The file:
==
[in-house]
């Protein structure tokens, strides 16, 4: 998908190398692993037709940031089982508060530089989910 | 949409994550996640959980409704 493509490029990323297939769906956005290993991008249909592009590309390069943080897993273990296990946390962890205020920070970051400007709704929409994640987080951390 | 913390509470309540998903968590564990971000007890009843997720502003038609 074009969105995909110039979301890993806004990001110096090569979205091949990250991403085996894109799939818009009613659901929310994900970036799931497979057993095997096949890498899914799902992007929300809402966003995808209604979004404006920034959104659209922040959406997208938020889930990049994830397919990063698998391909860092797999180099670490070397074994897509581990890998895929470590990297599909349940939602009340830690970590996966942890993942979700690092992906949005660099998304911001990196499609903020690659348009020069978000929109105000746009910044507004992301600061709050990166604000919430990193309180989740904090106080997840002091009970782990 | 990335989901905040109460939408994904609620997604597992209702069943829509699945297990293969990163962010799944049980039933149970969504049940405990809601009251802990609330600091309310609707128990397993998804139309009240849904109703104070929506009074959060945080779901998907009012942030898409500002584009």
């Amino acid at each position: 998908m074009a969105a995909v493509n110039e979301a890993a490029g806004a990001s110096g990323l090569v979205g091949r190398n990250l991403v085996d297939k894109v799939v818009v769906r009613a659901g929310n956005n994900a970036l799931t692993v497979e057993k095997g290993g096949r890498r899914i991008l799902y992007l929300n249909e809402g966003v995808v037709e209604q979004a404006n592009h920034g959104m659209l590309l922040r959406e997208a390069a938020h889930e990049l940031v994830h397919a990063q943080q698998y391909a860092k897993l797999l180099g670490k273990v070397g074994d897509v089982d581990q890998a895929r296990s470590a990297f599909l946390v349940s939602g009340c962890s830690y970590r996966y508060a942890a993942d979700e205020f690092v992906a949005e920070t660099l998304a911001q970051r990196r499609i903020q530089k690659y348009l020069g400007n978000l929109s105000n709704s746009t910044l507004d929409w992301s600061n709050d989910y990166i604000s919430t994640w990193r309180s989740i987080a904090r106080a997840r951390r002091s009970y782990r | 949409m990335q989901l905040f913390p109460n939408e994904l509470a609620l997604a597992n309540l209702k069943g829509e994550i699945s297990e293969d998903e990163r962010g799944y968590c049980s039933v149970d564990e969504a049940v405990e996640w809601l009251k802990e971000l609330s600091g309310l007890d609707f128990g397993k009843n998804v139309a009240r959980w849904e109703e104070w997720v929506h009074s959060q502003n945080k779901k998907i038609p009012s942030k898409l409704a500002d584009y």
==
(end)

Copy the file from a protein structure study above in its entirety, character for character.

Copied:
[in-house]
């Protein structure tokens, strides 16, 4: 998908190398692993037709940031089982508060530089989910 | 949409994550996640959980409704 493509490029990323297939769906956005290993991008249909592009590309390069943080897993273990296990946390962890205020920070970051400007709704929409994640987080951390 | 913390509470309540998903968590564990971000007890009843997720502003038609 074009969105995909110039979301890993806004990001110096090569979205091949990250991403085996894109799939818009009613659901929310994900970036799931497979057993095997096949890498899914799902992007929300809402966003995808209604979004404006920034959104659209922040959406997208938020889930990049994830397919990063698998391909860092797999180099670490070397074994897509581990890998895929470590990297599909349940939602009340830690970590996966942890993942979700690092992906949005660099998304911001990196499609903020690659348009020069978000929109105000746009910044507004992301600061709050990166604000919430990193309180989740904090106080997840002091009970782990 | 990335989901905040109460939408994904609620997604597992209702069943829509699945297990293969990163962010799944049980039933149970969504049940405990809601009251802990609330600091309310609707128990397993998804139309009240849904109703104070929506009074959060945080779901998907009012942030898409500002584009």
């Amino acid at each position: 998908m074009a969105a995909v493509n110039e979301a890993a490029g806004a990001s110096g990323l090569v979205g091949r190398n990250l991403v085996d297939k894109v799939v818009v769906r009613a659901g929310n956005n994900a970036l799931t692993v497979e057993k095997g290993g096949r890498r899914i991008l799902y992007l929300n249909e809402g966003v995808v037709e209604q979004a404006n592009h920034g959104m659209l590309l922040r959406e997208a390069a938020h889930e990049l940031v994830h397919a990063q943080q698998y391909a860092k897993l797999l180099g670490k273990v070397g074994d897509v089982d581990q890998a895929r296990s470590a990297f599909l946390v349940s939602g009340c962890s830690y970590r996966y508060a942890a993942d979700e205020f690092v992906a949005e920070t660099l998304a911001q970051r990196r499609i903020q530089k690659y348009l020069g400007n978000l929109s105000n709704s746009t910044l507004d929409w992301s600061n709050d989910y990166i604000s919430t994640w990193r309180s989740i987080a904090r106080a997840r951390r002091s009970y782990r | 949409m990335q989901l905040f913390p109460n939408e994904l509470a609620l997604a597992n309540l209702k069943g829509e994550i699945s297990e293969d998903e990163r962010g799944y968590c049980s039933v149970d564990e969504a049940v405990e996640w809601l009251k802990e971000l609330s600091g309310l007890d609707f128990g397993k009843n998804v139309a009240r959980w849904e109703e104070w997720v929506h009074s959060q502003n945080k779901k998907i038609p009012s942030k898409l409704a500002d584009y």